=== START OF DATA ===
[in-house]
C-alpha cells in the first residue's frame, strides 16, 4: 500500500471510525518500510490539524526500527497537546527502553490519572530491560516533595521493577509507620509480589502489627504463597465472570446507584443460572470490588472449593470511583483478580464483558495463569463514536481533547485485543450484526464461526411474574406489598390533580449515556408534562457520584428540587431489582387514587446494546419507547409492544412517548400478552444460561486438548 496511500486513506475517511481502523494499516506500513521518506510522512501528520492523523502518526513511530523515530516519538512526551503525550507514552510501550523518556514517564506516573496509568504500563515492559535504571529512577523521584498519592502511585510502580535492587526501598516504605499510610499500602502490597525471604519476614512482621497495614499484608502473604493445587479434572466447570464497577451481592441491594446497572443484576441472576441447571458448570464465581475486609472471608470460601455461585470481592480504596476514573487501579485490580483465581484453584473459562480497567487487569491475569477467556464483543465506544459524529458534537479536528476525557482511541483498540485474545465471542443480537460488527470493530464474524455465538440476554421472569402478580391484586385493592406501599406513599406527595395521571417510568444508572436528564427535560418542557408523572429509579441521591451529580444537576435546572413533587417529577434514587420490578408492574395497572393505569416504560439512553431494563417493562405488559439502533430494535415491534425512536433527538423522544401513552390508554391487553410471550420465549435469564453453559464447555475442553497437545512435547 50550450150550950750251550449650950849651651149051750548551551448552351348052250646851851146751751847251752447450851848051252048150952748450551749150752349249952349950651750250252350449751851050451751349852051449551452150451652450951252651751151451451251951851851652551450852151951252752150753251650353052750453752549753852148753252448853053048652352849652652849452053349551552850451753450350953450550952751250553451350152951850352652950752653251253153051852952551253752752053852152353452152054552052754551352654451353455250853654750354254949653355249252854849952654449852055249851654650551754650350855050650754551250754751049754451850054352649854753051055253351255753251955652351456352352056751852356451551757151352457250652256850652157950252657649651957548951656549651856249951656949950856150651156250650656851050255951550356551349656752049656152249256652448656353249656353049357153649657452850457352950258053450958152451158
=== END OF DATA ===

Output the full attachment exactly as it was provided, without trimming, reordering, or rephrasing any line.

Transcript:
[in-house]
C-alpha cells in the first residue's frame, strides 16, 4: 500500500471510525518500510490539524526500527497537546527502553490519572530491560516533595521493577509507620509480589502489627504463597465472570446507584443460572470490588472449593470511583483478580464483558495463569463514536481533547485485543450484526464461526411474574406489598390533580449515556408534562457520584428540587431489582387514587446494546419507547409492544412517548400478552444460561486438548 496511500486513506475517511481502523494499516506500513521518506510522512501528520492523523502518526513511530523515530516519538512526551503525550507514552510501550523518556514517564506516573496509568504500563515492559535504571529512577523521584498519592502511585510502580535492587526501598516504605499510610499500602502490597525471604519476614512482621497495614499484608502473604493445587479434572466447570464497577451481592441491594446497572443484576441472576441447571458448570464465581475486609472471608470460601455461585470481592480504596476514573487501579485490580483465581484453584473459562480497567487487569491475569477467556464483543465506544459524529458534537479536528476525557482511541483498540485474545465471542443480537460488527470493530464474524455465538440476554421472569402478580391484586385493592406501599406513599406527595395521571417510568444508572436528564427535560418542557408523572429509579441521591451529580444537576435546572413533587417529577434514587420490578408492574395497572393505569416504560439512553431494563417493562405488559439502533430494535415491534425512536433527538423522544401513552390508554391487553410471550420465549435469564453453559464447555475442553497437545512435547 50550450150550950750251550449650950849651651149051750548551551448552351348052250646851851146751751847251752447450851848051252048150952748450551749150752349249952349950651750250252350449751851050451751349852051449551452150451652450951252651751151451451251951851851652551450852151951252752150753251650353052750453752549753852148753252448853053048652352849652652849452053349551552850451753450350953450550952751250553451350152951850352652950752653251253153051852952551253752752053852152353452152054552052754551352654451353455250853654750354254949653355249252854849952654449852055249851654650551754650350855050650754551250754751049754451850054352649854753051055253351255753251955652351456352352056751852356451551757151352457250652256850652157950252657649651957548951656549651856249951656949950856150651156250650656851050255951550356551349656752049656152249256652448656353249656353049357153649657452850457352950258053450958152451158